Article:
Still seems to be more theory than practice. I think having "social everywhere" is a great idea in theory, but who is really doing it?
aashendencb2
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aashendencb2,
User Rank: Apprentice
8/13/2013 | 2:54:40 PM
re: Ensure Social Adoption Success: Bring It To Employees
At the moment, the best example I'd say is Jive, which allows the creation of Jive-powered "deal rooms" in Salesforce's Sales Cloud, and also has some good pre-built integration with the likes of Box as well. Other vendors allow you to do it to some extent, but typically require more custom development, or are more lightweight in nature. It's certainly an area where there is more the vendor community can do to help customers make this work more seamlessly (and easily).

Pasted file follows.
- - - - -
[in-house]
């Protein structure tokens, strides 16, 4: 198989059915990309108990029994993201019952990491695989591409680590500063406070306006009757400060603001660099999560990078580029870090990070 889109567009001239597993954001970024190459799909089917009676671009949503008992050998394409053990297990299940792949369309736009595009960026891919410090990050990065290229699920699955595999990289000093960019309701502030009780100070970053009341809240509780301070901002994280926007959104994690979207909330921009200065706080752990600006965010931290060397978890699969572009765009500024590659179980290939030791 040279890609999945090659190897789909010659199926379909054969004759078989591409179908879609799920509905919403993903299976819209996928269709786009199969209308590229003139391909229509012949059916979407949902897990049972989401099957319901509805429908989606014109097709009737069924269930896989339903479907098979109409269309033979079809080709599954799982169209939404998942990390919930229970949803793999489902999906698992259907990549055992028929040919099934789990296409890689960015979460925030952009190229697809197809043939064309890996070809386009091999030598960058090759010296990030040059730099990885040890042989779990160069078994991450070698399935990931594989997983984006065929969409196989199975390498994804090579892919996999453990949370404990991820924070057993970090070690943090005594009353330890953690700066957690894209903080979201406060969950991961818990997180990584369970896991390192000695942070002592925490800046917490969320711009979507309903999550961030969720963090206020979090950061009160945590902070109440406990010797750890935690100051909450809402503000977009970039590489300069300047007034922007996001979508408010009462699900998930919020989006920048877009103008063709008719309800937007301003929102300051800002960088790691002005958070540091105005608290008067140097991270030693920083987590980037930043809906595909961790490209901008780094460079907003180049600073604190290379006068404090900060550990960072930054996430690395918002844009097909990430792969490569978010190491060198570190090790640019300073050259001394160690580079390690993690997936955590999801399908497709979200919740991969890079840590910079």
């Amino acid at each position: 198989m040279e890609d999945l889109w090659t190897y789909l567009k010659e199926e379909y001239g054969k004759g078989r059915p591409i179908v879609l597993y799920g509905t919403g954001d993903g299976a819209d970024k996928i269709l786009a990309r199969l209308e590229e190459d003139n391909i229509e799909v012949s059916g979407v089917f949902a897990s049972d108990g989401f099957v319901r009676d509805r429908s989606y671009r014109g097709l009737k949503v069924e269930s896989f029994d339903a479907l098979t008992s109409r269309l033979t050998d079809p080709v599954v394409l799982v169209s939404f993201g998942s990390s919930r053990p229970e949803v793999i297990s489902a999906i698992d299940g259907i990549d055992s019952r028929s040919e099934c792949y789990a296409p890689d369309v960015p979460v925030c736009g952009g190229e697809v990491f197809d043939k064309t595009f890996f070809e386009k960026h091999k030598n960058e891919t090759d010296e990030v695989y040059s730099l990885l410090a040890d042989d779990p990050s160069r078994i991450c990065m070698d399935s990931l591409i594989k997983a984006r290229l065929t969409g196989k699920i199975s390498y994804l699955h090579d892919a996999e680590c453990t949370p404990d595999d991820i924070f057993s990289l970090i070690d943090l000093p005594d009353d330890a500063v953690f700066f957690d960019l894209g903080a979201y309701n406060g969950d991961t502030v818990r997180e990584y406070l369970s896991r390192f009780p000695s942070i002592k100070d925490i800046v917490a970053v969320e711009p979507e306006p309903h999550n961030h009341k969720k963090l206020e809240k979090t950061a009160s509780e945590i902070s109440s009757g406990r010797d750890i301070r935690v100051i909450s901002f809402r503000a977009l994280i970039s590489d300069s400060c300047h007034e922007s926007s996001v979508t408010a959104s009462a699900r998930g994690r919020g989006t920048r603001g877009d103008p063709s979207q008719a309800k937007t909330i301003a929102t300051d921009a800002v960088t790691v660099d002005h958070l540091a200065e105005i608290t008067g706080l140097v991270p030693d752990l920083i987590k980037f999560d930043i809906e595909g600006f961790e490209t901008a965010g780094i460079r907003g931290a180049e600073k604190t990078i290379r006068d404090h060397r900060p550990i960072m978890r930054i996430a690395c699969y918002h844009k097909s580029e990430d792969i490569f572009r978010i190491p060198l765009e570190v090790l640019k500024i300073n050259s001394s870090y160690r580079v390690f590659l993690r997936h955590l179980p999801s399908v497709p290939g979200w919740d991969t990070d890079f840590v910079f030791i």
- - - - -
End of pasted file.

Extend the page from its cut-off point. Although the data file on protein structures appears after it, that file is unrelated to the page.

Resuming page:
RobPreston
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RobPreston,
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8/13/2013 | 3:59:49 PM
re: Ensure Social Adoption Success: Bring It To Employees
As Seinfeld's Kramer would say, this column "scratches me where I itch." The author states: "We collaborate in the context of a business activity, process or task; we engage with other people to get something done." Forcing people to step outside their natural platforms (email, IM in my case) and embrace a platform that's unnatural to them for those activities is a mistake. Social platforms must complement or plug into those natural collaboration platforms.